This course traces the development of chemistry from early atomic theory to modern descriptions of structure, bonding, and intermolecular interactions. Over the course of the semester, the students learn how macroscopic observations of stoichiometry, chemical reactions, the properties of elements and compounds, and chemical periodicity developed into the microscopic understanding of molecular structure and bonding. The semester begins with fundamentals related to stoichiometry, chemical reactions, solution chemistry, and gas properties, with an emphasis on quantitative problem solving. The octet rule, Lewis structures, and valence-shell-electron-pair repulsion (VSEPR) theory are then introduced as early efforts to describe the stability and structures of molecules. The localized electron model (LEM) and molecular-orbital theory (MOT) are next described as modern descriptions of chemical bonding. The course concludes with intermolecular forces such as hydrogen bonding and van der Waals interactions. This course will be a serious introductory series that requires and develops algebraic-computation and problem-solving skills.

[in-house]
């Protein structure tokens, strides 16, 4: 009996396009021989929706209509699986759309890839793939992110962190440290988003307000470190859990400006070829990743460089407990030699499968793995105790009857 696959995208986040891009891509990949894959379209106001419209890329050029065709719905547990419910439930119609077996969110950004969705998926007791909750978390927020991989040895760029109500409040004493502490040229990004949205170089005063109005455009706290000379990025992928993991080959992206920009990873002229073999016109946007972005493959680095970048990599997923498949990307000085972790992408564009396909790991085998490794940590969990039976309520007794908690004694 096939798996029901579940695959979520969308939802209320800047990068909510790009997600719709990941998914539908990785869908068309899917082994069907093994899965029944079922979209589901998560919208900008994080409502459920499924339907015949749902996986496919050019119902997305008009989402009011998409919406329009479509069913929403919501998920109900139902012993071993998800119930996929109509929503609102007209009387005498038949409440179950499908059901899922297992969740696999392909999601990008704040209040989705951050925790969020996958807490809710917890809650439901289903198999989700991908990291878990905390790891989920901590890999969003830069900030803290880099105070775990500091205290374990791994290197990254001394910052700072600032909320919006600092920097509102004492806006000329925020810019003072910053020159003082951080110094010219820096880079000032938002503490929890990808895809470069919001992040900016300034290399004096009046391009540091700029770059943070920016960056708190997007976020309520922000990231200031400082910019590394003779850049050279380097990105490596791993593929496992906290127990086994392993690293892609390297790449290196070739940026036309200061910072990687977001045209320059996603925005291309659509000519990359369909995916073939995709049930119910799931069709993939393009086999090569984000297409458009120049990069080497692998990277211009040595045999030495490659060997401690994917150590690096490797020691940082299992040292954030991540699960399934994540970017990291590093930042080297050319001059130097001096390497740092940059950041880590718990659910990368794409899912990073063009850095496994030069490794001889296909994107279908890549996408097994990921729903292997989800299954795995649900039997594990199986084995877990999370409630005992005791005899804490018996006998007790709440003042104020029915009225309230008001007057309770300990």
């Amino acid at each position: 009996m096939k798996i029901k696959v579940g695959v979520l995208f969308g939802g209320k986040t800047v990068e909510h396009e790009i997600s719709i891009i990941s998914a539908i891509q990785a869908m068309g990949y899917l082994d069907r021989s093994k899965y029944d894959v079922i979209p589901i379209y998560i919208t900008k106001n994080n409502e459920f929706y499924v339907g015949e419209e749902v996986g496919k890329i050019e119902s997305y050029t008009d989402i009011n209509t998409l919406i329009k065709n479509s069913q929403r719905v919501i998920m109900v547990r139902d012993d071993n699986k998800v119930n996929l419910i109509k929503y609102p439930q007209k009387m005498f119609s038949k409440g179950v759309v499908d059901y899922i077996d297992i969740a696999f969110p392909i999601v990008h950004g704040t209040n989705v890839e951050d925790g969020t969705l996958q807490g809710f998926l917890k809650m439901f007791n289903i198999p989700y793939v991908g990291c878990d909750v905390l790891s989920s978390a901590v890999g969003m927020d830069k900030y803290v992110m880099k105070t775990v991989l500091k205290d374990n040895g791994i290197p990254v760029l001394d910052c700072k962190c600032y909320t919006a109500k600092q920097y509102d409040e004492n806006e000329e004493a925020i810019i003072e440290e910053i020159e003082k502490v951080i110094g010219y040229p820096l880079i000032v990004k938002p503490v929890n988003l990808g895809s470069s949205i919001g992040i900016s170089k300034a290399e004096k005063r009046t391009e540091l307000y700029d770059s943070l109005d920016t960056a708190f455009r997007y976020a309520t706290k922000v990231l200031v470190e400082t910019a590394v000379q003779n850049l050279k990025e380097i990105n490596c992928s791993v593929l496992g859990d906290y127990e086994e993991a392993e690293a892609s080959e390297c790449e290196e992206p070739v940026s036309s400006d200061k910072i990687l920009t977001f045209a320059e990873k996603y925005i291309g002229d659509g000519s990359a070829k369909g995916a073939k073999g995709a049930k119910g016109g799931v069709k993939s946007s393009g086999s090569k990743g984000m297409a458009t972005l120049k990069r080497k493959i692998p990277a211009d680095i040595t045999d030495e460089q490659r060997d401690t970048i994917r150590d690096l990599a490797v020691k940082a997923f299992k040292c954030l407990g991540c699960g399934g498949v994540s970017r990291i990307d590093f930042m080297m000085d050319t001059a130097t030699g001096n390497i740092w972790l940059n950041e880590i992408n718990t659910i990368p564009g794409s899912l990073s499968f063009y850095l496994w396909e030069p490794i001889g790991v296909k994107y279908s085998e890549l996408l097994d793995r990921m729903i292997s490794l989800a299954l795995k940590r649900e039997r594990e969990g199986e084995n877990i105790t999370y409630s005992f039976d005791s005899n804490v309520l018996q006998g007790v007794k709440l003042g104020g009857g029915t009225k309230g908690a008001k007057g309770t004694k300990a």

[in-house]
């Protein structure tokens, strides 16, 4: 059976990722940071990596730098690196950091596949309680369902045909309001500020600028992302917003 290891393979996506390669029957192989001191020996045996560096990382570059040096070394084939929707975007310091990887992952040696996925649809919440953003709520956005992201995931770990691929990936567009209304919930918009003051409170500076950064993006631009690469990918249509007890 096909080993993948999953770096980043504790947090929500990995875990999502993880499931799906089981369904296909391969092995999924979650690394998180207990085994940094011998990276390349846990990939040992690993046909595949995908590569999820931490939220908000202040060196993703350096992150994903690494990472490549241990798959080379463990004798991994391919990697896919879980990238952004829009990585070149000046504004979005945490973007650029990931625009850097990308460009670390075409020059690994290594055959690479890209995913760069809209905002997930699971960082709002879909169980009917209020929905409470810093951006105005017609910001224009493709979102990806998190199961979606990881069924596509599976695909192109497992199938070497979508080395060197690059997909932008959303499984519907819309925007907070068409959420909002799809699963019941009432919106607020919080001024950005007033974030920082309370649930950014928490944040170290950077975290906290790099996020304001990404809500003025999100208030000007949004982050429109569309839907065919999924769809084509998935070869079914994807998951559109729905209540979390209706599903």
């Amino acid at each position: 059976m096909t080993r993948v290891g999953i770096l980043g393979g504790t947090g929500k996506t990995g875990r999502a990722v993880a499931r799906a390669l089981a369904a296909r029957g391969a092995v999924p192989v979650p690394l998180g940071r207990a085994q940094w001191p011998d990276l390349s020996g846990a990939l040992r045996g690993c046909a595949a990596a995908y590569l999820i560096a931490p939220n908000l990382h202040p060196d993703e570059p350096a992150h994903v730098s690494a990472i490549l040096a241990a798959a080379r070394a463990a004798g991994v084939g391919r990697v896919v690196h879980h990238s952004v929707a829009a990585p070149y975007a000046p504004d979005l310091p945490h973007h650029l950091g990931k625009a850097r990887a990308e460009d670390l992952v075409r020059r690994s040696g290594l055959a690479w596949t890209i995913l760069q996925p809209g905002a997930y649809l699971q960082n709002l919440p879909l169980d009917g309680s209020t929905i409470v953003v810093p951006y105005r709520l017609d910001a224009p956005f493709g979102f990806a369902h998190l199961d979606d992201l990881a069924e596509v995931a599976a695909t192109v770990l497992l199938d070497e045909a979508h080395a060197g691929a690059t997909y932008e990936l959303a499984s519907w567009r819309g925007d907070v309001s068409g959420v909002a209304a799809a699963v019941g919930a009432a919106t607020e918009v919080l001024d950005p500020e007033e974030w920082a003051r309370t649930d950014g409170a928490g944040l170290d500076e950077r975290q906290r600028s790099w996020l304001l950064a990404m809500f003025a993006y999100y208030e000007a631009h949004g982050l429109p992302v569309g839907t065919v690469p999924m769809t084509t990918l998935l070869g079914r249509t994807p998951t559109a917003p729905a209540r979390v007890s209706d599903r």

Pre-requisite: Two years of high-school math, and one year of high-school chemistry or physics, or by permission of the instructors. Students who register for Chem 105 are required for one of the subsections. Exams at which attendance is required will be given on Tuesdays, October 1 and 29(6:30 - 8:00 pm), and December 3 (6:30 - 8 pm). Course Attributes: FA NSMBU SCIAR NSMAS NSMAS AN